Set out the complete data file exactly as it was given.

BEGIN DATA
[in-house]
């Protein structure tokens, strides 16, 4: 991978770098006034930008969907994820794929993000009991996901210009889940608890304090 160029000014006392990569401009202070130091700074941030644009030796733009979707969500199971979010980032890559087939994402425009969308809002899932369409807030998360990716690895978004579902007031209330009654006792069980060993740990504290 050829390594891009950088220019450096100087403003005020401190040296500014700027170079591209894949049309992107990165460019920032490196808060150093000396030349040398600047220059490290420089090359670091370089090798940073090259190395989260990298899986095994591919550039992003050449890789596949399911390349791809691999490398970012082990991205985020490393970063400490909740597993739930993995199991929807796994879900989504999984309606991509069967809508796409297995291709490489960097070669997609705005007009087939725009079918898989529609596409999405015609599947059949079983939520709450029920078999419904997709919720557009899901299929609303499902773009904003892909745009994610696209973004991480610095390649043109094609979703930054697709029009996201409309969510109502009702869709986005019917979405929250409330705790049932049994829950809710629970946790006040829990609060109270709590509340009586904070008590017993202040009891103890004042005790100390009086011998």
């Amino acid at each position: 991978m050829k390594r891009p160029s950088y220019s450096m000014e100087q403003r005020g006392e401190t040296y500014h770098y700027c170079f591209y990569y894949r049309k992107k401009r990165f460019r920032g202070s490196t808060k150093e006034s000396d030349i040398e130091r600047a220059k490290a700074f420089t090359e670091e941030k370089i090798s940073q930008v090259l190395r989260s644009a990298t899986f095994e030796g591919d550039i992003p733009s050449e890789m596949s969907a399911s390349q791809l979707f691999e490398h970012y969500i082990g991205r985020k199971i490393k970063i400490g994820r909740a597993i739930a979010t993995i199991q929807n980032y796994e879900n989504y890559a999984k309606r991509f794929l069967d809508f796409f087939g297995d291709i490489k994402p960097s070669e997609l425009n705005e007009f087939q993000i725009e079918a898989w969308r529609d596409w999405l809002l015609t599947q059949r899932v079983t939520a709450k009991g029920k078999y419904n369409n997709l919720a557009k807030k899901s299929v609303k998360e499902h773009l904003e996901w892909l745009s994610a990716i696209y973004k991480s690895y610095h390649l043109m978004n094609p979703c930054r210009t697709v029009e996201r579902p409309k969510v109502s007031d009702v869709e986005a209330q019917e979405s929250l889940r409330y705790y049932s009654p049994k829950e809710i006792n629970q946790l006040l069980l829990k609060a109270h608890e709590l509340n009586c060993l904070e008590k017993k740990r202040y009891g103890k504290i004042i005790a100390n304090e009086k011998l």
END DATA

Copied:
[in-house]
């Protein structure tokens, strides 16, 4: 991978770098006034930008969907994820794929993000009991996901210009889940608890304090 160029000014006392990569401009202070130091700074941030644009030796733009979707969500199971979010980032890559087939994402425009969308809002899932369409807030998360990716690895978004579902007031209330009654006792069980060993740990504290 050829390594891009950088220019450096100087403003005020401190040296500014700027170079591209894949049309992107990165460019920032490196808060150093000396030349040398600047220059490290420089090359670091370089090798940073090259190395989260990298899986095994591919550039992003050449890789596949399911390349791809691999490398970012082990991205985020490393970063400490909740597993739930993995199991929807796994879900989504999984309606991509069967809508796409297995291709490489960097070669997609705005007009087939725009079918898989529609596409999405015609599947059949079983939520709450029920078999419904997709919720557009899901299929609303499902773009904003892909745009994610696209973004991480610095390649043109094609979703930054697709029009996201409309969510109502009702869709986005019917979405929250409330705790049932049994829950809710629970946790006040829990609060109270709590509340009586904070008590017993202040009891103890004042005790100390009086011998």
């Amino acid at each position: 991978m050829k390594r891009p160029s950088y220019s450096m000014e100087q403003r005020g006392e401190t040296y500014h770098y700027c170079f591209y990569y894949r049309k992107k401009r990165f460019r920032g202070s490196t808060k150093e006034s000396d030349i040398e130091r600047a220059k490290a700074f420089t090359e670091e941030k370089i090798s940073q930008v090259l190395r989260s644009a990298t899986f095994e030796g591919d550039i992003p733009s050449e890789m596949s969907a399911s390349q791809l979707f691999e490398h970012y969500i082990g991205r985020k199971i490393k970063i400490g994820r909740a597993i739930a979010t993995i199991q929807n980032y796994e879900n989504y890559a999984k309606r991509f794929l069967d809508f796409f087939g297995d291709i490489k994402p960097s070669e997609l425009n705005e007009f087939q993000i725009e079918a898989w969308r529609d596409w999405l809002l015609t599947q059949r899932v079983t939520a709450k009991g029920k078999y419904n369409n997709l919720a557009k807030k899901s299929v609303k998360e499902h773009l904003e996901w892909l745009s994610a990716i696209y973004k991480s690895y610095h390649l043109m978004n094609p979703c930054r210009t697709v029009e996201r579902p409309k969510v109502s007031d009702v869709e986005a209330q019917e979405s929250l889940r409330y705790y049932s009654p049994k829950e809710i006792n629970q946790l006040l069980l829990k609060a109270h608890e709590l509340n009586c060993l904070e008590k017993k740990r202040y009891g103890k504290i004042i005790a100390n304090e009086k011998l």